A POPULAR beauty spot in Herefordshire is due to be stripped of a large amount of its trees as they suffer from a spreading disease.

The work will require traffic management as the felling will be taking place next to the A49 road to the south of the entrance to Queenswood Country Park and Arboretum, between Hereford and Leominster.

Traffic management is due to start on October 17 and will include some lane closures and traffic lights.

This management will be in place from 9.30am to 3.30pm daily, on weekdays only, and is due to end on November 11.


The works are being done to remove diseased ash and other trees that are at risk of falling into the road.


Queenswood Country Park and Arboretum will see a large scale of trees felled

Queenswood Country Park and Arboretum will see a large scale of trees felled


Ash is the dominant species of tree in this part of the wood and many of them are showing signs of dieback due to the fungal disease Hymenoscyphus fraxineus also known as ‘chalara’.

The disease is affecting woodlands across the UK and has already caused widespread damage in continental Europe.

Visible symptoms include dead branches, blackening of leaves and discoloured stems.

Trees may eventually drop limbs, collapse, or fall as the tree rots from the inside.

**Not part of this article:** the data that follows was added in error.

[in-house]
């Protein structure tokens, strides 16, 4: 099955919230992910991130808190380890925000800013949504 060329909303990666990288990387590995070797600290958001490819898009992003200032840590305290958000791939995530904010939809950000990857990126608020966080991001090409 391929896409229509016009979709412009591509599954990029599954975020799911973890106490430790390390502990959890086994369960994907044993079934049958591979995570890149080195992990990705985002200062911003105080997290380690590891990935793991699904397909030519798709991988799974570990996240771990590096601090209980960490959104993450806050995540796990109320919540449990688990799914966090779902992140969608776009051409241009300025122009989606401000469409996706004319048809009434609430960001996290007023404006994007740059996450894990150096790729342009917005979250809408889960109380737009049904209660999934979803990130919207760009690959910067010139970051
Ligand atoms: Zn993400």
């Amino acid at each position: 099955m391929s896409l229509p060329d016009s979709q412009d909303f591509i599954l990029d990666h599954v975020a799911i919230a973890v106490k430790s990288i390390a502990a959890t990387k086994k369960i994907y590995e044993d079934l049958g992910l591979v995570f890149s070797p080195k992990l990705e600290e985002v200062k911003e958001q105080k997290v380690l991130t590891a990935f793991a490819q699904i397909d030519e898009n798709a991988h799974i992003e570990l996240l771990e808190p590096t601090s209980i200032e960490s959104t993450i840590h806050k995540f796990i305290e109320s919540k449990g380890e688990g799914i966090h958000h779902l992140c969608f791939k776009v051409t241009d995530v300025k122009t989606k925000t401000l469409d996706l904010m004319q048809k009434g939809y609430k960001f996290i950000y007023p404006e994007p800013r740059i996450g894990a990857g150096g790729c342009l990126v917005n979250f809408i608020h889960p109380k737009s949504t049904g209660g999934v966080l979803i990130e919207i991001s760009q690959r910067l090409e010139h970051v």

Staff carry out regular surveys of the woods to monitor tree safety and infectious diseases and identified the dieback in the trees several years ago.

The degree of dieback is now sufficiently severe that the trees need to be felled before they become dangerous.

In recent years some oak trees have already fallen into the road.

As road closures will be required to remove the diseased ash, the opportunity is being taken to remove these oaks that have started to fall onto the A49.

Esther Clarke, reserves team manager for Herefordshire Wildlife Trust, said after the work the woods will regenerate naturally.

It will temporarily allow lighter onto the woodland floor which will encourage a flush of woodland flowers and shrubby undergrowth over the next few years, which is ideal for various animals.

“Gradually the healthy trees will grow back, and new saplings will germinate and replace the diseased ash trees,” she said.

An initial programme of felling took place earlier in the year focused on the A49 roadside to the north of the entrance.